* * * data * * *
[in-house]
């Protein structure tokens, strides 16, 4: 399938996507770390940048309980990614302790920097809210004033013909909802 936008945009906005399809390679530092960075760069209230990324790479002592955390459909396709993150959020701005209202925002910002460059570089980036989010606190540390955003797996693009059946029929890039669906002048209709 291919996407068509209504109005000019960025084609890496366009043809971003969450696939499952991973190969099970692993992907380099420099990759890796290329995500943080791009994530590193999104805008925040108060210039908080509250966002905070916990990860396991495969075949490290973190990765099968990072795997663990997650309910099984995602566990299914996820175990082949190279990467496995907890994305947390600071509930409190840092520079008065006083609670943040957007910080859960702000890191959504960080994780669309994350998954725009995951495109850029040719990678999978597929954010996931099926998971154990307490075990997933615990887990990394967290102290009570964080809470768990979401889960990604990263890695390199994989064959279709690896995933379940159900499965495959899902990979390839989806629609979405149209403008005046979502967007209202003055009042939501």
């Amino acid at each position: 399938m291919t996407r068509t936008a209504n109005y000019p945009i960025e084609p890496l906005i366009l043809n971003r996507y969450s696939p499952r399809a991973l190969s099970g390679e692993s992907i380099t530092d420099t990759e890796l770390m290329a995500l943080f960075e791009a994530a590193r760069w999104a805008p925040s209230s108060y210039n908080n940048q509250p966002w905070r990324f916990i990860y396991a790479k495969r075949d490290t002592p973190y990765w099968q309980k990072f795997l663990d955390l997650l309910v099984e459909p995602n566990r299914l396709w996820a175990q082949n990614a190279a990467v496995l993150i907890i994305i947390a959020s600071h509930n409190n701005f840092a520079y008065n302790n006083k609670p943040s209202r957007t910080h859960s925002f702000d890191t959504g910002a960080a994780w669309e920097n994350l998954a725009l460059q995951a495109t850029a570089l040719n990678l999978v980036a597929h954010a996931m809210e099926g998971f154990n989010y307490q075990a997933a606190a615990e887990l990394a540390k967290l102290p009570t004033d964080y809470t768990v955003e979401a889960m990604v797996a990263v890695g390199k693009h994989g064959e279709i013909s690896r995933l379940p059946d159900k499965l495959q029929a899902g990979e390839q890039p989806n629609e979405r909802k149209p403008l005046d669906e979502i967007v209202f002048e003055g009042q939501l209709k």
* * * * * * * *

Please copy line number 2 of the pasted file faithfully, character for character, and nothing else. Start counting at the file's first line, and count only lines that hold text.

């Protein structure tokens, strides 16, 4: 399938996507770390940048309980990614302790920097809210004033013909909802 936008945009906005399809390679530092960075760069209230990324790479002592955390459909396709993150959020701005209202925002910002460059570089980036989010606190540390955003797996693009059946029929890039669906002048209709 291919996407068509209504109005000019960025084609890496366009043809971003969450696939499952991973190969099970692993992907380099420099990759890796290329995500943080791009994530590193999104805008925040108060210039908080509250966002905070916990990860396991495969075949490290973190990765099968990072795997663990997650309910099984995602566990299914996820175990082949190279990467496995907890994305947390600071509930409190840092520079008065006083609670943040957007910080859960702000890191959504960080994780669309994350998954725009995951495109850029040719990678999978597929954010996931099926998971154990307490075990997933615990887990990394967290102290009570964080809470768990979401889960990604990263890695390199994989064959279709690896995933379940159900499965495959899902990979390839989806629609979405149209403008005046979502967007209202003055009042939501």